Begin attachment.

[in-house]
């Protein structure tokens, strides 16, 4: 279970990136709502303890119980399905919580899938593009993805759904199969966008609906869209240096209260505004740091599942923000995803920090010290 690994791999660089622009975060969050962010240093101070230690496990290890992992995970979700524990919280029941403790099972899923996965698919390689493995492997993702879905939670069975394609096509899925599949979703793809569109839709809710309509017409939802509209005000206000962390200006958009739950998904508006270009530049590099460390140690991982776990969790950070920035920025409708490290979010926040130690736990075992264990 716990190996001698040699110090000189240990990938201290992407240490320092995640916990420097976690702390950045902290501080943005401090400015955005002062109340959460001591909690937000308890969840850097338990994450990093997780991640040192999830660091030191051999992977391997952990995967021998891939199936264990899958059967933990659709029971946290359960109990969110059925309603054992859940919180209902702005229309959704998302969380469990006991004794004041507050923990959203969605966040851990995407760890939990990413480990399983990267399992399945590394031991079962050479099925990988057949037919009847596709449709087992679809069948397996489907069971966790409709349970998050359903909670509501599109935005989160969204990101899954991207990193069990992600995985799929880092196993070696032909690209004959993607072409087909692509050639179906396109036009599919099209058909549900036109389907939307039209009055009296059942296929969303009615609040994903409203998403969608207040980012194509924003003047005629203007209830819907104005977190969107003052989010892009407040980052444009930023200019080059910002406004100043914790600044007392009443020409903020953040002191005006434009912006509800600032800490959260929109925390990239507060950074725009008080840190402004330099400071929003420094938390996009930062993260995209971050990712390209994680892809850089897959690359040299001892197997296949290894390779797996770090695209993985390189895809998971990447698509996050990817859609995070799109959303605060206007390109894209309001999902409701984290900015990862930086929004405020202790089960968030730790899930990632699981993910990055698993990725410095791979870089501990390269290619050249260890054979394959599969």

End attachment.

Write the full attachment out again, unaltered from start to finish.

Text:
[in-house]
């Protein structure tokens, strides 16, 4: 279970990136709502303890119980399905919580899938593009993805759904199969966008609906869209240096209260505004740091599942923000995803920090010290 690994791999660089622009975060969050962010240093101070230690496990290890992992995970979700524990919280029941403790099972899923996965698919390689493995492997993702879905939670069975394609096509899925599949979703793809569109839709809710309509017409939802509209005000206000962390200006958009739950998904508006270009530049590099460390140690991982776990969790950070920035920025409708490290979010926040130690736990075992264990 716990190996001698040699110090000189240990990938201290992407240490320092995640916990420097976690702390950045902290501080943005401090400015955005002062109340959460001591909690937000308890969840850097338990994450990093997780991640040192999830660091030191051999992977391997952990995967021998891939199936264990899958059967933990659709029971946290359960109990969110059925309603054992859940919180209902702005229309959704998302969380469990006991004794004041507050923990959203969605966040851990995407760890939990990413480990399983990267399992399945590394031991079962050479099925990988057949037919009847596709449709087992679809069948397996489907069971966790409709349970998050359903909670509501599109935005989160969204990101899954991207990193069990992600995985799929880092196993070696032909690209004959993607072409087909692509050639179906396109036009599919099209058909549900036109389907939307039209009055009296059942296929969303009615609040994903409203998403969608207040980012194509924003003047005629203007209830819907104005977190969107003052989010892009407040980052444009930023200019080059910002406004100043914790600044007392009443020409903020953040002191005006434009912006509800600032800490959260929109925390990239507060950074725009008080840190402004330099400071929003420094938390996009930062993260995209971050990712390209994680892809850089897959690359040299001892197997296949290894390779797996770090695209993985390189895809998971990447698509996050990817859609995070799109959303605060206007390109894209309001999902409701984290900015990862930086929004405020202790089960968030730790899930990632699981993910990055698993990725410095791979870089501990390269290619050249260890054979394959599969």